Singles have to navigate a razor-thin line. You have to show people that you're happily single, but you can't be too happy -- otherwise people worry that you're not "making room" for love. On the other hand, if you admit that you aren't satisfied with your solo life -- that you really, really want to meet someone -- then the diagnosis is much worse. You'll never be able to attract a mate! You're too desperate!
People mean well when they try to reconfigure our emotions and our personalities to meet the cultural ideal of a desirable romantic partner. They just want us to be happy. But not only do these "rules" make us feel terrible, they also don't hold up to scrutiny.
Take the rule against being "too desperate." It makes sense -- we've all met that nervous, twitchy person whose frantic need for approval makes you want to walk across the room. But a University of Toronto study found that most of us are pretty good at keeping that uncomfortable vibe in check.
In the study, researchers gave participants at a Toronto speed-dating event an assessment to determine how anxious they felt about being single. Then each dater was paired with a member of the opposite sex for a brief conversation. After three minutes, everyone switched partners until all of the participants had met about 25 members of the opposite sex. At the end, the daters indicated whom they would share their contact information with.
The researchers found two things. First, the more anxious group were interested in dating a larger number of people, while the less anxious group was more selective. No big surprise there. The more fearful daters were less picky. But they were no less desirable. The researchers found that the more anxious daters received just as much interest from other potential dates as the more confident group:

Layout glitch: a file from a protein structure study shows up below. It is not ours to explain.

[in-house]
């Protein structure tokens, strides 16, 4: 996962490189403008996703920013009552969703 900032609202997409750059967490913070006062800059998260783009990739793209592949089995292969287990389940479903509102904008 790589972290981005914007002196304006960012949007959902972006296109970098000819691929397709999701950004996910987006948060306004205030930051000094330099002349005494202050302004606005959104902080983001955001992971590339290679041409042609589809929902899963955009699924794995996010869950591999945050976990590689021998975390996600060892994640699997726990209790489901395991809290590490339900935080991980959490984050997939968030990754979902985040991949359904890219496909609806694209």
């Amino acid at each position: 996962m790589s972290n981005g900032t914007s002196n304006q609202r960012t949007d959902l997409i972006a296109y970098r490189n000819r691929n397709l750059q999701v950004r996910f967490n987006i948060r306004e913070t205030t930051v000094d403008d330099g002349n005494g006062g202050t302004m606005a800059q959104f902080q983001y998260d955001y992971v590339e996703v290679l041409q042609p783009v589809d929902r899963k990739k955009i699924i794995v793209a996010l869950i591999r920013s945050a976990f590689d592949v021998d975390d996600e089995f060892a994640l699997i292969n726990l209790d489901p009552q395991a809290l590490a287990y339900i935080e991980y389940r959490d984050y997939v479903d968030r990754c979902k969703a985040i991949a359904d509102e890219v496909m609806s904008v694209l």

"Fear of being single did not predict others' romantic interest in a speed-dating context. These findings suggest that those with stronger fear of being single may not be objectively off-putting to potential romantic partners, and that such fears may be relatively unwarranted."
Or, as they also put it: "They can't smell your fear."
The authors noted that it's possible that the speed-daters did see a lack of confidence in some of their peers, but that's it's not the deal-breaker that some self-help authors lead us to believe.
Although our culture celebrates confidence and high self-esteem, University of Texas at Austin psychologist Kristin Neff notes that there is little evidence that these qualities make you more likable. She cites a study in which highly confident college students told researchers that they had superior interpersonal skills. However, their roommates rated their interpersonal skills as merely average.
"Typically, people with high and low self-esteem are equally liked by others. It's just that those with low self-esteem greatly underestimate how much others actually approve of them, while those with high self-esteem overestimate others' approval," writes Neff in her book, Self-Compassion.
In other words, confident people aren't better dates -- they just think they are!
This article first appeared on eHarmony.com.